Monday, 24 June 2019

Movie Review: Sweet Smell Of Success (1957)


A drama about the power of the press deployed for all the wrong reasons, Sweet Smell Of Success is a messy but still potent treatise on misplaced priorities.

In New York City, Sidney Falco (Tony Curtis) is a sleazy publicist who has been frozen out by influential show business newspaper columnist J. J. Hunsecker (Burt Lancaster). The cold-hearted Hunsecker is unhappy that Sidney has been unable to break up the budding romance between J.J.'s sister Susan (Susan Harrison) and jazz musician Steve Dallas (Martin Milner).

Berated by his clients, almost broke and desperate to get back into Hunsecker's good books, Sidney pulls out all the stops and plants a false rumour about Steve with a rival newspaper columnist. This triggers a confrontation between Steve and J.J., with unexpected consequences.

Sweet Smell Of Success features a free-wheeling, always-on-the-move style riding the energy of New York City after dark, a city that never sleeps because vile men spend the night plotting. An adaptation of an Ernest Lehman novella with the character of J.J. Hunsecker inspired by the real-life columnist Walter Winchell, the film boasts dialogue rich with insults, put-downs, threats and sarcasm as dark-hearted rivals outmaneuver each other in a sordid world of their own making.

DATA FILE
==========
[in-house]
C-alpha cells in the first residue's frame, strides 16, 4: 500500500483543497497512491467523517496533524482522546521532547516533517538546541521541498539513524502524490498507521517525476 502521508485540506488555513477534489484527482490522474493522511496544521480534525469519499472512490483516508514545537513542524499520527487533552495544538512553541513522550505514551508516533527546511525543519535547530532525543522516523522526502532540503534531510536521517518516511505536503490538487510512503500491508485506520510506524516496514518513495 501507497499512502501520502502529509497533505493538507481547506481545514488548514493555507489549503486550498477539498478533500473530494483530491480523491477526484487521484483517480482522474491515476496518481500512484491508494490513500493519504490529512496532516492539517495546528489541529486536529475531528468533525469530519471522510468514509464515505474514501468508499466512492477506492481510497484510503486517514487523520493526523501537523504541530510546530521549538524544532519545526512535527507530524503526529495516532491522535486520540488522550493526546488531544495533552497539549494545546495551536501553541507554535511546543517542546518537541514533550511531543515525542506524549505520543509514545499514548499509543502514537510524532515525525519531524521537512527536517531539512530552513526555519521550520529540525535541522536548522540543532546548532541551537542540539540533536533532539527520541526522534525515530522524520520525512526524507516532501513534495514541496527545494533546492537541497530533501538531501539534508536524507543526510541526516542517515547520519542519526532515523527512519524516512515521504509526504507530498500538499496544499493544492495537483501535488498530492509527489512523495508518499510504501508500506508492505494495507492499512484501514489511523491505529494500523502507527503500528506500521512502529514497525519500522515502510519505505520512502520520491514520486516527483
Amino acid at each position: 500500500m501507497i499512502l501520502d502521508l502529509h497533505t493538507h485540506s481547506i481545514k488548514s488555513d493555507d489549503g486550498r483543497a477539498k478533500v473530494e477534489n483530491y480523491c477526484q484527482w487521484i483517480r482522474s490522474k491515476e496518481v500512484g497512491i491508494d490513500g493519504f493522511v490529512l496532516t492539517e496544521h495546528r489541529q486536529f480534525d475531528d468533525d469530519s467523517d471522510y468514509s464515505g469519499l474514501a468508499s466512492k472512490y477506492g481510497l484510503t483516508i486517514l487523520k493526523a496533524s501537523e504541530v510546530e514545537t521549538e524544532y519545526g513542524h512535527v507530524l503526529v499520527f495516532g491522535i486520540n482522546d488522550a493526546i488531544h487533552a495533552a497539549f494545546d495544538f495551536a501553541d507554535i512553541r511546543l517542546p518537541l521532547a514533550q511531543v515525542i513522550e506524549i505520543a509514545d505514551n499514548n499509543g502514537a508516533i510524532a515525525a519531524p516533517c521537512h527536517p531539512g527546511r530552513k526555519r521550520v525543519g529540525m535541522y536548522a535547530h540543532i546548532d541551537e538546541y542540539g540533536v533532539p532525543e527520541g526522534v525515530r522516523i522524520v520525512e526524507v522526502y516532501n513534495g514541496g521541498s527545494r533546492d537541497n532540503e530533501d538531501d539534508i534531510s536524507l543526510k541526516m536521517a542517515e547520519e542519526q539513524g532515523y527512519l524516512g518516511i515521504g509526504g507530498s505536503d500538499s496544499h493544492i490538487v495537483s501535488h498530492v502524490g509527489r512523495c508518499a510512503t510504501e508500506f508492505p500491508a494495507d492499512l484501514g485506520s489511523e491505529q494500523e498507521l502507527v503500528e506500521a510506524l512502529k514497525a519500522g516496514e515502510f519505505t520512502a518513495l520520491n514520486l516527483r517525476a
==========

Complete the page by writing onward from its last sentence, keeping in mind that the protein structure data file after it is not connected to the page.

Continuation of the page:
While the story's essence of a wicked man attempting to derail his sister's romance is relatively lightweight, crazed dynamism is derived from a chaotic production which had filming start before the script was ready. Pages of the Clifford Odets screenplay went instantaneously from typewriter to set, and the result is a torrent of characters and factoids, some relevant and others not so much, drifting in and out of scenes, adding plenty of ambience and realism but also disorienting narrative dizziness.

Director Alexander Mackendrick makes the most of the anarchy and maintains focus on two men utterly lacking in scruples. Falco and Hunsecker are obsessed with their own self-interest, the publicist a say-anything hustler and the columnist a power broker in a business built on his whispers and innuendo. Neither men should matter at all in a rational society, but this is show business in New York City, where careers are made or destroyed with a few words published in the right column.

The unattached Hunsecker's incestuous obsession with his sister is strongly hinted at, and Lancaster brings to the role a chilling empathetic blankness highlighted by the most perfectly fitting browline glasses. Tony Curtis enjoys a dramatic role, losing his morality in the sudoriferous sewers as Falco prostitutes a cigarette girl, arranges a blackmail sting, then peddles career-destroying drugs-and-communism lies, all within a couple of nights.

The lovers Susan and Steve are the pure couple, and unsurprisingly, the most boring characters in this story. Nor should they expect any noble help from the authorities: Lt. Harry Kello (Emile Meyer) of the New York police is not much more than a freelancing goon-for-hire.

Sweet Smell Of Success condemns malevolent journalism and the men who enable it, but does so with undisguised relish.






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